Is It Worth Upgrading to Windows 11?
On June 24th, 2021, Microsoft publicly announced Windows 11, stating that it will be available this holiday season. The new version of Windows brings new features and upgrades, ranging from transparent UIs to gaming performance boosts.
Parting ways with Windows 10 and switching to the newly released Windows 11 can be intimidating. Deciding whether it is worth it to make this switch or not can leave you in a lurch.
Here, we aim to break down the facts, allowing you to decide if Windows 11 warrants an upgrade, especially if you are satisfied with your current operating system.
Is Your PC Compatible With Windows 11?
Before we get started with the technical details, you should make sure your PC meets the system requirements for Windows 11 as specified by Microsoft. Not familiar with the hardware on your system? Don’t worry; we’ve got you covered.
When Windows 11 was first announced, Microsoft’s PC Health Check App allowed you to check if your device was compatible. However, the app has run into issues, and Microsoft has withdrawn it as of right now.
As an alternative, you can download WhyNotWin11 to check compatibility. It’s a simple detection script created by Robert C. Maehl on GitHub that helps users recognize why their system is not Windows 11 compatible.
If you’re worried about running a third-party application on your PC, fear not. We already tested it out for you. This software is completely safe and free-to-use, and as you can see from the screenshot attached below, it lets you know all the reasons why your PC will not be able to run Windows 11.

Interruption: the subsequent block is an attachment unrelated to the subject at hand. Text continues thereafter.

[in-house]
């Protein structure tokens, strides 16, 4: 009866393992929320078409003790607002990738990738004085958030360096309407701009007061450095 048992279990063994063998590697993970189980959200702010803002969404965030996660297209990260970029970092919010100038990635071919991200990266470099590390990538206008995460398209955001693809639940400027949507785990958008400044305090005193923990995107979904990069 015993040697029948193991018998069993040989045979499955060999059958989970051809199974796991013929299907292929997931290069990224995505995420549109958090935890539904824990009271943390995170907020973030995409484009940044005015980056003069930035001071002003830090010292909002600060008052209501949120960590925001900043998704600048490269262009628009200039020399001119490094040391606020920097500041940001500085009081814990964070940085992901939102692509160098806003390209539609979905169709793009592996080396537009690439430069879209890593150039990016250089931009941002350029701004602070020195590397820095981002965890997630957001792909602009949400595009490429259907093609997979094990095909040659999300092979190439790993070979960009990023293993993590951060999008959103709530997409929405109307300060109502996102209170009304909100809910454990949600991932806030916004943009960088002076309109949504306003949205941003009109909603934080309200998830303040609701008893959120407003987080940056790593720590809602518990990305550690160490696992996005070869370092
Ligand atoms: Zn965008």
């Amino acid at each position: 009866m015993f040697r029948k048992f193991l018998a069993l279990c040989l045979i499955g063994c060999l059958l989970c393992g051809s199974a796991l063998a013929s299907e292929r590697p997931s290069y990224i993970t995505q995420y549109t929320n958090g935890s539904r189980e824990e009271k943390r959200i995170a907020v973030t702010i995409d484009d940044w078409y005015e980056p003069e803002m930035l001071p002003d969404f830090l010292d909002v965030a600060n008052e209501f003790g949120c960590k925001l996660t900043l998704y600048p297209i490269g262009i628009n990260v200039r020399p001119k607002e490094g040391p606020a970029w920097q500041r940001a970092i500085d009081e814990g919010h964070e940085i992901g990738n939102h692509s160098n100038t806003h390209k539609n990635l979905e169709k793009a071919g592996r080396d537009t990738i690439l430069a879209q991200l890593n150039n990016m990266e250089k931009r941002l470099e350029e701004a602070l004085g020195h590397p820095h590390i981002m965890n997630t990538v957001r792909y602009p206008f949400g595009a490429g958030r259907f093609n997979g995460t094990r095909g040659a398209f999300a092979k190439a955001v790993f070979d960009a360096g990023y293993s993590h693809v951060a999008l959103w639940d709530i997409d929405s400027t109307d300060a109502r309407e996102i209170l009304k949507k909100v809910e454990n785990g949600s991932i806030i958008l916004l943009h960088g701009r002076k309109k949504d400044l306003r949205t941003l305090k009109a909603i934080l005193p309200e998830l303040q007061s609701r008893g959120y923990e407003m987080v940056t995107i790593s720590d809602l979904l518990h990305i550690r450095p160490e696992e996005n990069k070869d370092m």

Where Windows 11 Claims to Have an Edge Over Windows 10
If you do upgrade to Windows 11, what do you get? Here’s a sampling of its benefits compared to Windows 10.
Windows 11 brings quite a few changes to the table, the most noticeable being User Interface (UI). Microsoft is attempting to replicate a frosted glass look, and Windows 11 features a transparent start bar. Toolbars have also been redesigned for a futuristic transparent look that is quite soft on the eyes.
Greater User Experience
Microsoft has recognized the importance of customizable layouts for all your running applications. It has included multiple ways to rearrange everything, allowing you to organize everything the way you like it. Of course, Linux users will already be familiar with this feature, but it finally helps to know that Windows 11 will adopt this too.
Furthermore, Windows 11 allows you to create custom layouts according to your need, so you can spend less time organizing and more time being productive. By setting up customizable profiles like “Work,” “Gaming,” “Chill,” etc., you can work easily between multiple tasks at once without mixing them up.
The newly envisioned Microsoft Store incorporates Android apps directly into Windows 11 so that you can install applications directly from the integrated Amazon Store, just like you would on your Android Phone.
Gaming Performance Boost
Part of Microsoft’s branding pitch for Windows 11 is “If you’re a gamer, Windows 11 is made for you.” How much of that is true remains to be seen, though, Microsoft did announce that Windows 11 will ship by default with DirectStorage.
DirectStorage is an Application Programming Interface (API) for DirectX that allows your system to utilize your GPU (more commonly known as a Graphics Card) to decompress game files instead of the contemporary method of using your CPU to do so.
This translates to faster loading times and a higher texture streaming budget for games. We’ve already covered DirectStorage and its impact on performance in detail.
Do These Features Warrant an Upgrade?
All of these eye-catching visuals and new features are hard to resist, but this brings us full circle; Is Windows 11 worth upgrading to if you are satisfied with your current OS?